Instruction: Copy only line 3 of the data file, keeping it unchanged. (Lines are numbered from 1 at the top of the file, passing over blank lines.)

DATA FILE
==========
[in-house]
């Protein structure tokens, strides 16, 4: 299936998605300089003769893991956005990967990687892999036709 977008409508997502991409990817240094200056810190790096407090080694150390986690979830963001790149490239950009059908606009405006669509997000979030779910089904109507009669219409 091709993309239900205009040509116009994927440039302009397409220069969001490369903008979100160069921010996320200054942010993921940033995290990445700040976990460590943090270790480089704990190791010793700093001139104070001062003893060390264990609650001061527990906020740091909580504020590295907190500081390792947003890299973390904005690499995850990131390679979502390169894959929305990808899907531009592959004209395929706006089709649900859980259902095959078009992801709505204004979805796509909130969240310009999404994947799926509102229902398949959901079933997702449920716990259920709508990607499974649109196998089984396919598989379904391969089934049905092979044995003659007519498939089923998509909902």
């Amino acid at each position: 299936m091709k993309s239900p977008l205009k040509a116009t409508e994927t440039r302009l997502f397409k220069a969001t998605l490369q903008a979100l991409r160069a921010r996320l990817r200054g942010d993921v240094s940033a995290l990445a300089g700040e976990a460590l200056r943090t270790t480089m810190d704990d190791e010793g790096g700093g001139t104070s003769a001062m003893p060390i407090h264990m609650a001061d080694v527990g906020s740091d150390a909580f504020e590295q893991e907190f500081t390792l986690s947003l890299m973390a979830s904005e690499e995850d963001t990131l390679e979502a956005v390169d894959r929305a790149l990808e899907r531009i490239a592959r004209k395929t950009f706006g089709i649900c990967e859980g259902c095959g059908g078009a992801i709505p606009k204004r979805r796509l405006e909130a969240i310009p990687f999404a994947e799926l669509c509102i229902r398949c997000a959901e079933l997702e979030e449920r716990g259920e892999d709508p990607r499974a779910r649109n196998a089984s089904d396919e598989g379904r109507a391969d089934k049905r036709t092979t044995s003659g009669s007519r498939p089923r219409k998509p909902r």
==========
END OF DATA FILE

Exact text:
């Amino acid at each position: 299936m091709k993309s239900p977008l205009k040509a116009t409508e994927t440039r302009l997502f397409k220069a969001t998605l490369q903008a979100l991409r160069a921010r996320l990817r200054g942010d993921v240094s940033a995290l990445a300089g700040e976990a460590l200056r943090t270790t480089m810190d704990d190791e010793g790096g700093g001139t104070s003769a001062m003893p060390i407090h264990m609650a001061d080694v527990g906020s740091d150390a909580f504020e590295q893991e907190f500081t390792l986690s947003l890299m973390a979830s904005e690499e995850d963001t990131l390679e979502a956005v390169d894959r929305a790149l990808e899907r531009i490239a592959r004209k395929t950009f706006g089709i649900c990967e859980g259902c095959g059908g078009a992801i709505p606009k204004r979805r796509l405006e909130a969240i310009p990687f999404a994947e799926l669509c509102i229902r398949c997000a959901e079933l997702e979030e449920r716990g259920e892999d709508p990607r499974a779910r649109n196998a089984s089904d396919e598989g379904r109507a391969d089934k049905r036709t092979t044995s003659g009669s007519r498939p089923r219409k998509p909902r």